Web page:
John Berger pays tribute to his good friend
The Observer, Sunday 8 August 2004
At every railway crossing in France there is a solid notice, a panel with writing on it which reads: 'Attention! Un train peut en cacher un autre.' Cartier-Bresson, whatever the event he was photographing, saw the second train and was usually able to include it within his frame. I don't think he did this consciously, it was a gift which came to him, and he felt in the depths of his being that gifts should continually be passed on. He photographed the apparently unseen. And when it was there in his photos it was more than visible.
Yesterday he joined the second train. At the age of 95 - with all his agility - he jumped it. He has joined his inspiration. Six years ago he wrote something about inspiration: 'In a world collapsing under the weight of the search for profit, invaded by the insatiable sirens of Techno-science and the greed of Power, by globalisation and the new forms of slavery - beyond all of this, friendship and love exist.' He wrote this in his own handwriting, which was open like a lens which has no shutter.
Bullshit! I now hear him saying, look at my drawings, there is no second train in them! So I look at some reproductions of some of his drawings. How drawings change - even 24 hours after a death; their tentativeness disappears, they become final. He said repeatedly in his later years that photography no longer interested him as much as drawing. Drawing - or anyway drawing as he drew - has less to do with the sense of sight than with the sense of touch, with touching the substance and energy of things, with touching the enigma of life without thinking about eternity or the second train. Drawing is a private act. Yet Cartier-Bresson returned to it, knowing very well that it was an act of solidarity with both those who see the second train and those who don't.
That's better, he says.
An epitaph for him? Yes, a photo he took in Mexico in 1963. It shows a small girl in a deserted street carrying a framed daguerreotype portrait of a beautiful and serene woman which is almost as large as the child. Both are about to disappear behind a tall fence.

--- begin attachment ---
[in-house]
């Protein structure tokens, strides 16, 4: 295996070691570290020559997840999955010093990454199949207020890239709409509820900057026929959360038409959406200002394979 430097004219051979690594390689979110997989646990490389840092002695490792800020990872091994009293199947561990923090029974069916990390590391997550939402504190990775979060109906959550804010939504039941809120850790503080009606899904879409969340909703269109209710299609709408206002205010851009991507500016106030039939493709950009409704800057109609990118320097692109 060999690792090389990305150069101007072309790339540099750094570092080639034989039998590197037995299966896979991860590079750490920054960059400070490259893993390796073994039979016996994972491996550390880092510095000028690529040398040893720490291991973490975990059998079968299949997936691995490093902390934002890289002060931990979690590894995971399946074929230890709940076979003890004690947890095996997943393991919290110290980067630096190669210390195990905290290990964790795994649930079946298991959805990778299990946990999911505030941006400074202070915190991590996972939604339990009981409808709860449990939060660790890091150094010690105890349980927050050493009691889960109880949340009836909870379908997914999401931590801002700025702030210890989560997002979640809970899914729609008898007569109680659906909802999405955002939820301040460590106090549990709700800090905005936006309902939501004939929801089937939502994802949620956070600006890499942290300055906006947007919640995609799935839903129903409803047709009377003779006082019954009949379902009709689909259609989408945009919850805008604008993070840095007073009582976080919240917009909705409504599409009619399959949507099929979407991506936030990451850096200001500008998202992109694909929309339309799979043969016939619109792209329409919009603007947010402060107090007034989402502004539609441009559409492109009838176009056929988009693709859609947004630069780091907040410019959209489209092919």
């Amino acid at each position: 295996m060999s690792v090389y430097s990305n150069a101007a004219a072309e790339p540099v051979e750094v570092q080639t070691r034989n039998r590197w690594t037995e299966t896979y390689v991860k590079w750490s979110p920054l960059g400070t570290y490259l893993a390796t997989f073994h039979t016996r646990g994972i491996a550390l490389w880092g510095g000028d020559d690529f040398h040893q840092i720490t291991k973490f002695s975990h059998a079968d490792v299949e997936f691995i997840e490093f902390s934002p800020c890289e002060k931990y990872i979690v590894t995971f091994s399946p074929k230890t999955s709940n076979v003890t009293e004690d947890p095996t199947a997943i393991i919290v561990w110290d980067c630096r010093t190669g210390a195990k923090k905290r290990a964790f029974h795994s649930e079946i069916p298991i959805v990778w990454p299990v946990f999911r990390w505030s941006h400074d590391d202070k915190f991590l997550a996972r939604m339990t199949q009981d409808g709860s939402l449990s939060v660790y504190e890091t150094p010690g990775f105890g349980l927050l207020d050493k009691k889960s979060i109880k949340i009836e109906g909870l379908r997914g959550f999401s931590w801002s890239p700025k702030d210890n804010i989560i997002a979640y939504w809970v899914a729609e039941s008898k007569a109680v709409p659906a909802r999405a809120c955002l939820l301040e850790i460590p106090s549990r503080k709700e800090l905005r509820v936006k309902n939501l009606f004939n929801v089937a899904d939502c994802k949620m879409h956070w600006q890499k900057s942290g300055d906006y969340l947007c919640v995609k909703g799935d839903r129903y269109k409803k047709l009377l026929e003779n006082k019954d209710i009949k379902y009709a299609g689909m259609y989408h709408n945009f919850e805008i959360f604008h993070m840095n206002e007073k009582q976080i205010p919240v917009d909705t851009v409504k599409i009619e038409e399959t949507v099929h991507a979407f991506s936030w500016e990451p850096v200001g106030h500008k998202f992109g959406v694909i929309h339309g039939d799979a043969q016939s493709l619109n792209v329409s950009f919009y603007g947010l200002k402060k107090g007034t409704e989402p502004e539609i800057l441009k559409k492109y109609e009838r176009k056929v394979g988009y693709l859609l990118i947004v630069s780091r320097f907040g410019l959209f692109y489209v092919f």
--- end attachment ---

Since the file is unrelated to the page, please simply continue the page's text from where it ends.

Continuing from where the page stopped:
The last second of visibility, but not of the woman's serenity or the girl's eagerness.
Ernst H. Gombrich. Thames & Hudson, London. French, German, Italian and Portuguese editions
Mexico (girl with a magazine), photo by Henri Cartier-Bresson, 1934
Henri Cartier-Bresson's Tête à Tête contains the photographer's portraits of some of the most potent icons of the latter half of the 20th century. The book is understated, yet powerful and challenging--a masterpiece of the photographer's art of composition and expression. Presented in nonchronological order, yet arranged to provide links and parallels in posture and facial likenesses, familiar icons easily mix with anonymous subjects: a very young Truman Capote in crumpled T-shirt, on the brink of literary fame; a very old Colette, who retains her inquisitorial gaze; Matisse with his birds; Sartre with his pipe; Igor Stravinsky, astonishingly similar in 1946 and 1967; a beaming Che Guevara. There are also group portraits of unknowns, but none the less resonant for that: be suited men in 1950s Iran, tribes people from Kashmir, prostitutes in Mexico, the women of southern Spain, dressed eternally in black. As the art historian E.H. Gombrich comments in his introduction to Tête à Tête, in these portraits Cartier-Bresson moved significantly away from the received techniques of the "society" photographer. Instead, he "always preferred to lie in wait for the telling moment." --Catherine Taylor, Amazon.co.uk
From Library Journal Cartier-Bresson is well known as a master of portrait photography, a visual detective unraveling the mystery of people by revealing so much in his images. Whether his gift is the conscious convergence of people, environments, and light or an amazing coincidence of these elements when he is present, his work is familiar, even comforting. These portraits are how we think of Sartre, Picasso, Sontag, and others. Cartier-Bresson also captures anonymous people who present themselves to his camera with a relaxed honesty of self and spirit. The late art historian E.H. Gombrich's introductory text is respectful, analytical, and a valuable asset to those who will wander through this bound gallery of the photographer's best work. Perhaps the nicest surprise is the inclusion of Cartier-Bresson's pencil drawings, which show the artist's skills in another medium. Recommended.?David Bryant, New Canaan P.L., CT
Copyright 1998 Reed Business Information, Inc.
Tete A Tete [Hardcover] E.H Gombrich (Author) , Henri Cartier-Bresson (Photographer)
- Hardcover: 144 pages
- Publisher: Bulfinch Press UK (Sep 1 1998)
Cartier-Bresson , 1978年不"認識" E.H. Gombrich 可請他為
Photographer as Artist: Henri Cartier-Bersson
Book - The Decisive Moment
Publisher: Editions Verve (Paris, 1952)
French title: Images à la sauvette
French title: Images à la sauvette
Henri Cartier-Bresson 1948
CHINA. Beijing. December 1948. The Forbidden City in the...